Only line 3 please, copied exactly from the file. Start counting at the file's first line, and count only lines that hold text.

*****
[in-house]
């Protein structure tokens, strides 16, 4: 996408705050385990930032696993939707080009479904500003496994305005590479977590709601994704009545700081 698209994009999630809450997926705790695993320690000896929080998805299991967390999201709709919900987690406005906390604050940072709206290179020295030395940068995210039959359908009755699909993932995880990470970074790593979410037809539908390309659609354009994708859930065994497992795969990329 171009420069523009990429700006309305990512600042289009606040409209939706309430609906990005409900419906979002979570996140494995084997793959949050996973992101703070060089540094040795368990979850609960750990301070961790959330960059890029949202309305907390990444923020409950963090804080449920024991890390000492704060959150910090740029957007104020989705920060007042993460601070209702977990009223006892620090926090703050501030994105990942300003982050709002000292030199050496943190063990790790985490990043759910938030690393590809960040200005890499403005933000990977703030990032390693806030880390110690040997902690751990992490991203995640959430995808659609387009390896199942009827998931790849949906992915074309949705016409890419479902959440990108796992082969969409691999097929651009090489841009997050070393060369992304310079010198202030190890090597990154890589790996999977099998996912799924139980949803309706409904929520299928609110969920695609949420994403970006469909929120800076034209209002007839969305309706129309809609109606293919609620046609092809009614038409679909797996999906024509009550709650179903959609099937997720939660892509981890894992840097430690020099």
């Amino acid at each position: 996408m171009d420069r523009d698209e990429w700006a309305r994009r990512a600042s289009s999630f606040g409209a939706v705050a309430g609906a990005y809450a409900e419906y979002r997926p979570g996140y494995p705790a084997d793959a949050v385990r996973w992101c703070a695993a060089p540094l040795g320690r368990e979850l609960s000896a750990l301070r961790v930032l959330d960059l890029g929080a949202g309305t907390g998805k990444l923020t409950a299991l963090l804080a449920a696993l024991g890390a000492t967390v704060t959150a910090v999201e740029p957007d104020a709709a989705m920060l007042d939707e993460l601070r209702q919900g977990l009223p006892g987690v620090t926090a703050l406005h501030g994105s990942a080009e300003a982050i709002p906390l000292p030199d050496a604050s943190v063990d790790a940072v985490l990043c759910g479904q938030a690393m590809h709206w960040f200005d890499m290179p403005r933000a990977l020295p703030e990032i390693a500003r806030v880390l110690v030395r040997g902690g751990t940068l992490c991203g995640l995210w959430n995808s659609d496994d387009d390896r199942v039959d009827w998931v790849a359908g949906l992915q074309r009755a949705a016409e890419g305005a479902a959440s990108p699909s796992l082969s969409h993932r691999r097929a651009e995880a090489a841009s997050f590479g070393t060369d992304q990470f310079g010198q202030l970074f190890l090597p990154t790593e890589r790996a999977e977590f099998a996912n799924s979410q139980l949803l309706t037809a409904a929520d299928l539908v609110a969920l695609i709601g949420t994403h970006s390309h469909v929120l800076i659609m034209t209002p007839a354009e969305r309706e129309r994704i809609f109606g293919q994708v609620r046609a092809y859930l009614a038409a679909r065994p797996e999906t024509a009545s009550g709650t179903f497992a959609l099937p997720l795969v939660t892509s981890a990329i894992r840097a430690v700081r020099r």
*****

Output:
């Amino acid at each position: 996408m171009d420069r523009d698209e990429w700006a309305r994009r990512a600042s289009s999630f606040g409209a939706v705050a309430g609906a990005y809450a409900e419906y979002r997926p979570g996140y494995p705790a084997d793959a949050v385990r996973w992101c703070a695993a060089p540094l040795g320690r368990e979850l609960s000896a750990l301070r961790v930032l959330d960059l890029g929080a949202g309305t907390g998805k990444l923020t409950a299991l963090l804080a449920a696993l024991g890390a000492t967390v704060t959150a910090v999201e740029p957007d104020a709709a989705m920060l007042d939707e993460l601070r209702q919900g977990l009223p006892g987690v620090t926090a703050l406005h501030g994105s990942a080009e300003a982050i709002p906390l000292p030199d050496a604050s943190v063990d790790a940072v985490l990043c759910g479904q938030a690393m590809h709206w960040f200005d890499m290179p403005r933000a990977l020295p703030e990032i390693a500003r806030v880390l110690v030395r040997g902690g751990t940068l992490c991203g995640l995210w959430n995808s659609d496994d387009d390896r199942v039959d009827w998931v790849a359908g949906l992915q074309r009755a949705a016409e890419g305005a479902a959440s990108p699909s796992l082969s969409h993932r691999r097929a651009e995880a090489a841009s997050f590479g070393t060369d992304q990470f310079g010198q202030l970074f190890l090597p990154t790593e890589r790996a999977e977590f099998a996912n799924s979410q139980l949803l309706t037809a409904a929520d299928l539908v609110a969920l695609i709601g949420t994403h970006s390309h469909v929120l800076i659609m034209t209002p007839a354009e969305r309706e129309r994704i809609f109606g293919q994708v609620r046609a092809y859930l009614a038409a679909r065994p797996e999906t024509a009545s009550g709650t179903f497992a959609l099937p997720l795969v939660t892509s981890a990329i894992r840097a430690v700081r020099r």